Astronomy Picture Of the Day (APOD)Ganymede: A Really Groovy Moon
Ganymede's surface is a wrinkled mess. As large ice-sheets shift on the moon's surface, parts of the surface buckle causing high ridges, deep furrows, and parallel grooves. This photo, taken by the Galileo spacecraft currently orbiting Jupiter, was released yesterday. The large circular feature near the picture bottom is a large impact crater.
Galileo Photographs Ganymede
Ganymede's surface is slowly being pulled apart. This photo of Ganymede was released earlier today by the Galileo team at NASA. The Galileo Spacecraft arrived at Jupiter in December 1995. In late June...
M74: A Grand Design Spiral Galaxy
M74 is about the same size as our own Milky Way Galaxy. Like our Milky Way, M74 is classified a spiral galaxy. M74's sweeping lanes of stars and dust combined with its small nucleus make it a classic Grand Design Spiral. On the Hubble Sequence of Galaxies, M74 is listed as "Sc".
M33: The Triangulum Galaxy
The spiral galaxy M33 is a mid-sized member of our Local Group of galaxies. M33 is also called the Triangulum Galaxy for the constellation in which it resides. About four times smaller (in radius)...
Isaac Newton Explains the Solar System
Sir Isaac Newton changed the world. Born in 1643, Newton was only an above-average student. But he went home from Cambridge one summer in 1665, thought a lot about the physical nature of the world, and came back two years later with a revolutionary understanding of mathematics, gravitation, and optics.
Edmund Halley's Greatest Discoveries
Sir Edmond Halley was quite a discoverer. Born in 1656, he computed in 1705 that a bright comet was periodic and would make another appearance in 1758. The comet appeared as predicted and is now known as Comet Halley. Unfortunately, Halley died in 1742 and never saw his prediction come true.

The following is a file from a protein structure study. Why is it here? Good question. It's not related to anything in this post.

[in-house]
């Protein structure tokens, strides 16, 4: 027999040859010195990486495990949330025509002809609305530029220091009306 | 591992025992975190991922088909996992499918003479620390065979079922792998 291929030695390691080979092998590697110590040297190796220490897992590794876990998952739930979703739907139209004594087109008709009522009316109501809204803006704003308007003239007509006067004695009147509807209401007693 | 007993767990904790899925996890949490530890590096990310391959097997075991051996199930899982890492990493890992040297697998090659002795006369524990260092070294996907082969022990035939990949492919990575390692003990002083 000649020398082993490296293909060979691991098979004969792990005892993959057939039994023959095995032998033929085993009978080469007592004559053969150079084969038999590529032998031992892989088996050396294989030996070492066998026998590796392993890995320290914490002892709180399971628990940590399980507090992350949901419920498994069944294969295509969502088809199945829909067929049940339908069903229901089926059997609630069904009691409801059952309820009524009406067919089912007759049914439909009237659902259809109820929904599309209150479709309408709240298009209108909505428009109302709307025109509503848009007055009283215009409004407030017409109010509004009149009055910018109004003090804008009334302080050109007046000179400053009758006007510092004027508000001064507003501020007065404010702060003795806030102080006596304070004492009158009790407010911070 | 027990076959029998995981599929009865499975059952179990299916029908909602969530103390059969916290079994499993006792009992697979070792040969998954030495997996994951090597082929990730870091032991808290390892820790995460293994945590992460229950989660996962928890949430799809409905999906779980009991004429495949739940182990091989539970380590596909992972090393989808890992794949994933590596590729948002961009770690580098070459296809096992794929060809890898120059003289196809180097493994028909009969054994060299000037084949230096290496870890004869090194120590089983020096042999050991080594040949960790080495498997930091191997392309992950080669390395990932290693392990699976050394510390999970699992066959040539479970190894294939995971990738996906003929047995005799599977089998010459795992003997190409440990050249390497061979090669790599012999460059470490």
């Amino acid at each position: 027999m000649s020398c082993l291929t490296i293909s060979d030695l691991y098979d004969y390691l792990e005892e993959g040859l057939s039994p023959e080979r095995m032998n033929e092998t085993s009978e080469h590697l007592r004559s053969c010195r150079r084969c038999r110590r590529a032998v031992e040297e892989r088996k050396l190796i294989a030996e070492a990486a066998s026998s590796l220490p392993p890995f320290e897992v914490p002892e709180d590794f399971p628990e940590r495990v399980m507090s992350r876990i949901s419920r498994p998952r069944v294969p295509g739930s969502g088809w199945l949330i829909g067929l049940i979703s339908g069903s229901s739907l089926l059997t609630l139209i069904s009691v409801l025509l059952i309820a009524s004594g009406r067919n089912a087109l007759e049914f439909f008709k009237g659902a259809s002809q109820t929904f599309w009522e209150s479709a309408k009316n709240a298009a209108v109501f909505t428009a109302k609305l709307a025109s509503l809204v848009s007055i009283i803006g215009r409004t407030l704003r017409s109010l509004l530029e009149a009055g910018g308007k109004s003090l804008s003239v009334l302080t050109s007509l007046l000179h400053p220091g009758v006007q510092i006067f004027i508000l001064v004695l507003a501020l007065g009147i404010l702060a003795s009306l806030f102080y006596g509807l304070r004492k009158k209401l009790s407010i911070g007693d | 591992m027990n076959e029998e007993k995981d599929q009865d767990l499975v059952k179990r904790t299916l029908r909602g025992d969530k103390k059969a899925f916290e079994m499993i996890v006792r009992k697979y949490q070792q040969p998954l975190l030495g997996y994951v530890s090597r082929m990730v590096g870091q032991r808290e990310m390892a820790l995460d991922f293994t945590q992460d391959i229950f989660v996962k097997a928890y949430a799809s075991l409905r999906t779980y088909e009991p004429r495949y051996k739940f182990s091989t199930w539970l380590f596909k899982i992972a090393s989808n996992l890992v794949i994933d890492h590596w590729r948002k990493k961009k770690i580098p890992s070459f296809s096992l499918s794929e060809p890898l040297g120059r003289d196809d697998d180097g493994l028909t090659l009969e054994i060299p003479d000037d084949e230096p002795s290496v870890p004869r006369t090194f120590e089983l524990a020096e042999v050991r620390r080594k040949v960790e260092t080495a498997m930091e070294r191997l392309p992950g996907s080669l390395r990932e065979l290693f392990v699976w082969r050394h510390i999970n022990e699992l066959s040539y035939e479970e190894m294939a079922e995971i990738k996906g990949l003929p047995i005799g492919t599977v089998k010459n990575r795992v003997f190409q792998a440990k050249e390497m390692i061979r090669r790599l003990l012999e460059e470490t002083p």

The Mysterious Rings of Supernova 1987a
What's causing those odd rings in supernova 1987a? In 1987, the brightest supernova in recent history occurred in the Large Magellanic Clouds. At the center of the picture is an object central to the remains of the violent stellar explosion.
The Cat's Eye Nebula (Revisited)
Three thousand light years away, a dying star throws off shells of glowing gas. This image from the Hubble Space Telescope reveals "The Cat's Eye Nebula" to be one of the most complex planetary nebulae known.
Superbubbles in the LMC
Why is there a hole in the center of this nebula? A leading explanation is that it is caused by the stellar winds from the stars that live there. Stars - including the Sun - expel electrons, protons, and other charged ions in a steady stream - the stellar wind.
NASA's Latest Rockets: X-33
What will NASA rockets look like in the future? Today's announcement gave one indication. Today Vice- President Al Gore announced that the Lockheed Martin Corporation will work with NASA to produce a reusable rocket with a remote pilot.